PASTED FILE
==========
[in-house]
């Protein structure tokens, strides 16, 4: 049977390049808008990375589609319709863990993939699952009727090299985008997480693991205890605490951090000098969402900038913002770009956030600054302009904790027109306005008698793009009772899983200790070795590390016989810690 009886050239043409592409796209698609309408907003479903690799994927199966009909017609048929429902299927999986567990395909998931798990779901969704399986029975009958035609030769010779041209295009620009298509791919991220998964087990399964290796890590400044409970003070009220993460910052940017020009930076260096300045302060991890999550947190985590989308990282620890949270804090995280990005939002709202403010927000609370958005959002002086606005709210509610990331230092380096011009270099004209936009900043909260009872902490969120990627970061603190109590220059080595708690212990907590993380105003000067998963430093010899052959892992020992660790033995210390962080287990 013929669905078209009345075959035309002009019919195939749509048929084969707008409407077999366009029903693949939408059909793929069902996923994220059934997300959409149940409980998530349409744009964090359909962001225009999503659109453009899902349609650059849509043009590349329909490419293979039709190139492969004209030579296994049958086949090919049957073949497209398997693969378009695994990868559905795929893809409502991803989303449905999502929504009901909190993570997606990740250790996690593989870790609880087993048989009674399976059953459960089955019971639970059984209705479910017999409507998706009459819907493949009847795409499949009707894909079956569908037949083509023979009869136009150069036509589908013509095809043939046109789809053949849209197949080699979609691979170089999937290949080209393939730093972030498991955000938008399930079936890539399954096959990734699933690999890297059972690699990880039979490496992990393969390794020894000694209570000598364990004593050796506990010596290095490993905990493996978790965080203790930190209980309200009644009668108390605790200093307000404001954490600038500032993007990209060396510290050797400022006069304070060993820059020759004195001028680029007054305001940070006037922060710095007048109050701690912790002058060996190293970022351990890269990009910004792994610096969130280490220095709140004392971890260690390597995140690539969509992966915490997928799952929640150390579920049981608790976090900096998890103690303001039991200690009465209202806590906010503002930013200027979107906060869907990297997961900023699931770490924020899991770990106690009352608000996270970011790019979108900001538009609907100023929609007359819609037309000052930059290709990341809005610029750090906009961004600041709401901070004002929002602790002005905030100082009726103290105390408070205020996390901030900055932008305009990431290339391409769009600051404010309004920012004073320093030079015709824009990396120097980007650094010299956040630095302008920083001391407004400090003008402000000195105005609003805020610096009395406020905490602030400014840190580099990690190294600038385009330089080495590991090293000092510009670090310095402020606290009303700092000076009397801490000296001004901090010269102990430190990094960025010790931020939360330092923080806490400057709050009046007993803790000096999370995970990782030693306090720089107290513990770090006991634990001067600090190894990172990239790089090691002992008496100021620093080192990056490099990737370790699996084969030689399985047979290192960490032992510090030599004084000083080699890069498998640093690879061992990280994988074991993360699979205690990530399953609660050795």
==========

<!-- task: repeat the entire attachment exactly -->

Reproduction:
[in-house]
């Protein structure tokens, strides 16, 4: 049977390049808008990375589609319709863990993939699952009727090299985008997480693991205890605490951090000098969402900038913002770009956030600054302009904790027109306005008698793009009772899983200790070795590390016989810690 009886050239043409592409796209698609309408907003479903690799994927199966009909017609048929429902299927999986567990395909998931798990779901969704399986029975009958035609030769010779041209295009620009298509791919991220998964087990399964290796890590400044409970003070009220993460910052940017020009930076260096300045302060991890999550947190985590989308990282620890949270804090995280990005939002709202403010927000609370958005959002002086606005709210509610990331230092380096011009270099004209936009900043909260009872902490969120990627970061603190109590220059080595708690212990907590993380105003000067998963430093010899052959892992020992660790033995210390962080287990 013929669905078209009345075959035309002009019919195939749509048929084969707008409407077999366009029903693949939408059909793929069902996923994220059934997300959409149940409980998530349409744009964090359909962001225009999503659109453009899902349609650059849509043009590349329909490419293979039709190139492969004209030579296994049958086949090919049957073949497209398997693969378009695994990868559905795929893809409502991803989303449905999502929504009901909190993570997606990740250790996690593989870790609880087993048989009674399976059953459960089955019971639970059984209705479910017999409507998706009459819907493949009847795409499949009707894909079956569908037949083509023979009869136009150069036509589908013509095809043939046109789809053949849209197949080699979609691979170089999937290949080209393939730093972030498991955000938008399930079936890539399954096959990734699933690999890297059972690699990880039979490496992990393969390794020894000694209570000598364990004593050796506990010596290095490993905990493996978790965080203790930190209980309200009644009668108390605790200093307000404001954490600038500032993007990209060396510290050797400022006069304070060993820059020759004195001028680029007054305001940070006037922060710095007048109050701690912790002058060996190293970022351990890269990009910004792994610096969130280490220095709140004392971890260690390597995140690539969509992966915490997928799952929640150390579920049981608790976090900096998890103690303001039991200690009465209202806590906010503002930013200027979107906060869907990297997961900023699931770490924020899991770990106690009352608000996270970011790019979108900001538009609907100023929609007359819609037309000052930059290709990341809005610029750090906009961004600041709401901070004002929002602790002005905030100082009726103290105390408070205020996390901030900055932008305009990431290339391409769009600051404010309004920012004073320093030079015709824009990396120097980007650094010299956040630095302008920083001391407004400090003008402000000195105005609003805020610096009395406020905490602030400014840190580099990690190294600038385009330089080495590991090293000092510009670090310095402020606290009303700092000076009397801490000296001004901090010269102990430190990094960025010790931020939360330092923080806490400057709050009046007993803790000096999370995970990782030693306090720089107290513990770090006991634990001067600090190894990172990239790089090691002992008496100021620093080192990056490099990737370790699996084969030689399985047979290192960490032992510090030599004084000083080699890069498998640093690879061992990280994988074991993360699979205690990530399953609660050795």